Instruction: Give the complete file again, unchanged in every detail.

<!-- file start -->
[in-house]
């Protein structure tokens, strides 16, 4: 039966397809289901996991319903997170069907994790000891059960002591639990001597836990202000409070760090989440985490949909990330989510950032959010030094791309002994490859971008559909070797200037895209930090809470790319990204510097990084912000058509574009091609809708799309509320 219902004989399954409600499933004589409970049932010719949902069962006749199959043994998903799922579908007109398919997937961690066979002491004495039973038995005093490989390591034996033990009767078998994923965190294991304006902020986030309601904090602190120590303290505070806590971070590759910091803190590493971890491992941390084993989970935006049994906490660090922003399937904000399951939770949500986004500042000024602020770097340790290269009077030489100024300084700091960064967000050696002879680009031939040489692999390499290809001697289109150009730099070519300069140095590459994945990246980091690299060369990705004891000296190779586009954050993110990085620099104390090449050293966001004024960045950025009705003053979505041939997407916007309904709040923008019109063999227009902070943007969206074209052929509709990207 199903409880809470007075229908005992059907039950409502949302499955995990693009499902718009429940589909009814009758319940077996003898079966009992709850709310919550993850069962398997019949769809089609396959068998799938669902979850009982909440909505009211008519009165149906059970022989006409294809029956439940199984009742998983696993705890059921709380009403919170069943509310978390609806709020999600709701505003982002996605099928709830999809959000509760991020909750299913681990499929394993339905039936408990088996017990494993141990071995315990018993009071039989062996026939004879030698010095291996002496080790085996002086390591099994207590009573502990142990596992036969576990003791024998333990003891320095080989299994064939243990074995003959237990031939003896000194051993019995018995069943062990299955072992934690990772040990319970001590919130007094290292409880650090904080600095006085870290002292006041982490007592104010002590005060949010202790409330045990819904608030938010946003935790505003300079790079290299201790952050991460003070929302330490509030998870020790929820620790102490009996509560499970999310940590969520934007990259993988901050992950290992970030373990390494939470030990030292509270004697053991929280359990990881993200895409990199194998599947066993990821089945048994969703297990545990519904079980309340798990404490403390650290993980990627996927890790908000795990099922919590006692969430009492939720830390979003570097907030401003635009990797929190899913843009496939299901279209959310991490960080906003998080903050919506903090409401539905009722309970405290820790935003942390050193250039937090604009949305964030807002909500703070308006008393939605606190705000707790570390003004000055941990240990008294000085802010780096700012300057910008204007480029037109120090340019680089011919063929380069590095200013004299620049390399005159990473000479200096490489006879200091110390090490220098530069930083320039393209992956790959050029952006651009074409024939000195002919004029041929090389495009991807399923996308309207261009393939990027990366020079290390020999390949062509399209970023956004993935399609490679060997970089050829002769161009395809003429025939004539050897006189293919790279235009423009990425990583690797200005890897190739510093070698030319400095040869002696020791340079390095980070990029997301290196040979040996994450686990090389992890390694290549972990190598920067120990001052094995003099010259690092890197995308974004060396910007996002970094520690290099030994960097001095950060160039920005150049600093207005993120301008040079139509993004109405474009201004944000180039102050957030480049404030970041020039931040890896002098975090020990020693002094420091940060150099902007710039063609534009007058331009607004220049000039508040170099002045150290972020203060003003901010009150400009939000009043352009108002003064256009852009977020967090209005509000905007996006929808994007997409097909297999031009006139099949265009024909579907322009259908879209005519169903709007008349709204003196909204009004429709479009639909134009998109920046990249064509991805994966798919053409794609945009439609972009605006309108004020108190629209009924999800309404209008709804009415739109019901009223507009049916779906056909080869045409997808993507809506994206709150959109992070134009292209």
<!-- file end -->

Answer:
[in-house]
């Protein structure tokens, strides 16, 4: 039966397809289901996991319903997170069907994790000891059960002591639990001597836990202000409070760090989440985490949909990330989510950032959010030094791309002994490859971008559909070797200037895209930090809470790319990204510097990084912000058509574009091609809708799309509320 219902004989399954409600499933004589409970049932010719949902069962006749199959043994998903799922579908007109398919997937961690066979002491004495039973038995005093490989390591034996033990009767078998994923965190294991304006902020986030309601904090602190120590303290505070806590971070590759910091803190590493971890491992941390084993989970935006049994906490660090922003399937904000399951939770949500986004500042000024602020770097340790290269009077030489100024300084700091960064967000050696002879680009031939040489692999390499290809001697289109150009730099070519300069140095590459994945990246980091690299060369990705004891000296190779586009954050993110990085620099104390090449050293966001004024960045950025009705003053979505041939997407916007309904709040923008019109063999227009902070943007969206074209052929509709990207 199903409880809470007075229908005992059907039950409502949302499955995990693009499902718009429940589909009814009758319940077996003898079966009992709850709310919550993850069962398997019949769809089609396959068998799938669902979850009982909440909505009211008519009165149906059970022989006409294809029956439940199984009742998983696993705890059921709380009403919170069943509310978390609806709020999600709701505003982002996605099928709830999809959000509760991020909750299913681990499929394993339905039936408990088996017990494993141990071995315990018993009071039989062996026939004879030698010095291996002496080790085996002086390591099994207590009573502990142990596992036969576990003791024998333990003891320095080989299994064939243990074995003959237990031939003896000194051993019995018995069943062990299955072992934690990772040990319970001590919130007094290292409880650090904080600095006085870290002292006041982490007592104010002590005060949010202790409330045990819904608030938010946003935790505003300079790079290299201790952050991460003070929302330490509030998870020790929820620790102490009996509560499970999310940590969520934007990259993988901050992950290992970030373990390494939470030990030292509270004697053991929280359990990881993200895409990199194998599947066993990821089945048994969703297990545990519904079980309340798990404490403390650290993980990627996927890790908000795990099922919590006692969430009492939720830390979003570097907030401003635009990797929190899913843009496939299901279209959310991490960080906003998080903050919506903090409401539905009722309970405290820790935003942390050193250039937090604009949305964030807002909500703070308006008393939605606190705000707790570390003004000055941990240990008294000085802010780096700012300057910008204007480029037109120090340019680089011919063929380069590095200013004299620049390399005159990473000479200096490489006879200091110390090490220098530069930083320039393209992956790959050029952006651009074409024939000195002919004029041929090389495009991807399923996308309207261009393939990027990366020079290390020999390949062509399209970023956004993935399609490679060997970089050829002769161009395809003429025939004539050897006189293919790279235009423009990425990583690797200005890897190739510093070698030319400095040869002696020791340079390095980070990029997301290196040979040996994450686990090389992890390694290549972990190598920067120990001052094995003099010259690092890197995308974004060396910007996002970094520690290099030994960097001095950060160039920005150049600093207005993120301008040079139509993004109405474009201004944000180039102050957030480049404030970041020039931040890896002098975090020990020693002094420091940060150099902007710039063609534009007058331009607004220049000039508040170099002045150290972020203060003003901010009150400009939000009043352009108002003064256009852009977020967090209005509000905007996006929808994007997409097909297999031009006139099949265009024909579907322009259908879209005519169903709007008349709204003196909204009004429709479009639909134009998109920046990249064509991805994966798919053409794609945009439609972009605006309108004020108190629209009924999800309404209008709804009415739109019901009223507009049916779906056909080869045409997808993507809506994206709150959109992070134009292209």